The instruction comes after Apple removed VPN services from its Chinese app store over the weekend, amid a government crackdown against their use to bypass the so-called "Great Firewall", which restricts access to overseas websites.
In January, the government passed laws banning all VPNs not approved by regulators. Its stance is that rules governing cyberspace should mimic real-world border controls and that the internet should be subject to the same laws as sovereign states.
"If we discover (clients using unapproved VPNs), we will shut down services," said a member of staff at Beijing Sinnet Technology Co Ltd, which operates Amazon's cloud business, Amazon Web Services (AWS), in China.
"This is in accordance with directives from the Ministry of Industry and Information Technology (MIIT)," said the person, referring to the regulator that oversees VPN use. "We have asked clients to check all illegal cross-border businesses."
The person was not authorized to speak to the media and so asked not to be identified. A member of staff at AWS, also on condition of anonymity, likewise said directives had come from the MIIT.
The MIIT did not respond to requests for comment.
Amazon did not respond to Reuters' requests for comment outside of US business hours, but the firm told the Wall Street Journal that Sinnet was "responsible for ensuring that its customers in China comply with local laws".
"Their notice was intended to remind customers of their obligations," an Amazon spokeswoman told the newspaper.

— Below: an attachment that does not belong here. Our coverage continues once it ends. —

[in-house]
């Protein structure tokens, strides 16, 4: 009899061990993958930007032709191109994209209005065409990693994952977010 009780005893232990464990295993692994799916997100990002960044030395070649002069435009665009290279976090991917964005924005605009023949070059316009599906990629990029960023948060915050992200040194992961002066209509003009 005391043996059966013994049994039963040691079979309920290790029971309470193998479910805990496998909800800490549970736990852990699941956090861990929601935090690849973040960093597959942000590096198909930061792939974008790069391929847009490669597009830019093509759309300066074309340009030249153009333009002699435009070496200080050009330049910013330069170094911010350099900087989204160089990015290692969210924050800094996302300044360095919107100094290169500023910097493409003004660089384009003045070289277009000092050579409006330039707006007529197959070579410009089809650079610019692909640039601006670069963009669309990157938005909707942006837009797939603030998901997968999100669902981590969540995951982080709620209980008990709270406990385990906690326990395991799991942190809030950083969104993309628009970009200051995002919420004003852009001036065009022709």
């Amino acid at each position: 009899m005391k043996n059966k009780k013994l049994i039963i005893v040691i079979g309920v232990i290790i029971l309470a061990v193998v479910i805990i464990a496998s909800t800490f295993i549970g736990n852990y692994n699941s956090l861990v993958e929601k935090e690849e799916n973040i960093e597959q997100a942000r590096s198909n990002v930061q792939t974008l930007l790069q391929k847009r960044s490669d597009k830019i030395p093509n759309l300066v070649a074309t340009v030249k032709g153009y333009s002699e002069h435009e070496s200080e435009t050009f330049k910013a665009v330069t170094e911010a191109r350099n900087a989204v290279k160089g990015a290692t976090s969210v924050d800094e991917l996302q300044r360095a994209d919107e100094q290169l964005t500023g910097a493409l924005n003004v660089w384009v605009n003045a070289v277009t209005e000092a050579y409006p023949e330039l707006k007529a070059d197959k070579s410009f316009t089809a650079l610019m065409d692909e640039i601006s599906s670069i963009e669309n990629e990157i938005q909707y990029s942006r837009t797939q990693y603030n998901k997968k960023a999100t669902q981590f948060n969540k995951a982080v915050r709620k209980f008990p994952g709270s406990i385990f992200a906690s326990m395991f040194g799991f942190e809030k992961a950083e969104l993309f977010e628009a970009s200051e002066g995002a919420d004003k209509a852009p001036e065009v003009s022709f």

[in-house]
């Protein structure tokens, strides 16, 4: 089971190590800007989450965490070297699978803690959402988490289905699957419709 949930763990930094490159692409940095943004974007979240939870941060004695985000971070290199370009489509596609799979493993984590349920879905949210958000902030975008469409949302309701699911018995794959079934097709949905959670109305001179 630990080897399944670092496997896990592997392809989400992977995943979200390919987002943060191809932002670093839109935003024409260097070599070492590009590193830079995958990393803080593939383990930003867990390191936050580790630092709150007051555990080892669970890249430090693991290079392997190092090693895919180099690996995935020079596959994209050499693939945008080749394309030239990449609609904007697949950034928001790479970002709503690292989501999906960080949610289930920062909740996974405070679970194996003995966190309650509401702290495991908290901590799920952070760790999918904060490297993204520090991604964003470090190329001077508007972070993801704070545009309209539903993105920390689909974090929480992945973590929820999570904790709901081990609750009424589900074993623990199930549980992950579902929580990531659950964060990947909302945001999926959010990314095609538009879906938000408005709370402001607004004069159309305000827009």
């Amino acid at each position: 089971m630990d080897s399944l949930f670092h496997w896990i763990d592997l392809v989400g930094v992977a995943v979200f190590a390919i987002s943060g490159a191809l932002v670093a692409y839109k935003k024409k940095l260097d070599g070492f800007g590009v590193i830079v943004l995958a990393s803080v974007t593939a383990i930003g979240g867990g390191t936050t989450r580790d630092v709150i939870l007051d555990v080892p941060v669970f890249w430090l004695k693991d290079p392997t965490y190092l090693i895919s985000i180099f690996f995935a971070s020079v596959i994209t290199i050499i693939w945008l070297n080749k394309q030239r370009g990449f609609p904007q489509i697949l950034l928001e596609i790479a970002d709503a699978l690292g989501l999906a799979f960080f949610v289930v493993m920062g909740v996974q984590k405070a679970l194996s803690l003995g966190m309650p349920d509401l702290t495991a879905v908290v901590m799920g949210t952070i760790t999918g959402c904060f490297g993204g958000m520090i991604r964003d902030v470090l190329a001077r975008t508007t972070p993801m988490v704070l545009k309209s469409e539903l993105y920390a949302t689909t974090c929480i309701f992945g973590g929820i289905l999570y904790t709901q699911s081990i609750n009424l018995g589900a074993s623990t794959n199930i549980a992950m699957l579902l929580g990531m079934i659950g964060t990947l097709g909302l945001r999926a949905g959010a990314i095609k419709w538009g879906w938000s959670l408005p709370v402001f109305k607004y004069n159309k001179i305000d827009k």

The government has shut down dozens of China-based VPN providers and has been targeting overseas services as it tightens control over the Internet, ahead of a Communist Party congress later this year.
The MIIT has also requested Internet network providers to high-end hotel chains - rare locations where users could access otherwise blocked sites - to stop recommending and helping install VPNs.
Apple's Chief Executive Officer Tim Cook, talking to analysts about removing VPNs from its China app store, said the iPhone maker was complying with local laws, irrespective of whether it agreed with them.
"We would obviously rather not remove the apps, but like we do in other countries we follow the law wherever we do business," he said after Apple reported its earnings results on Tuesday.
"We're hopeful that over time the restrictions we're seeing are lessened, because innovation really requires freedom to collaborate and communicate."
© Thomson Reuters 2017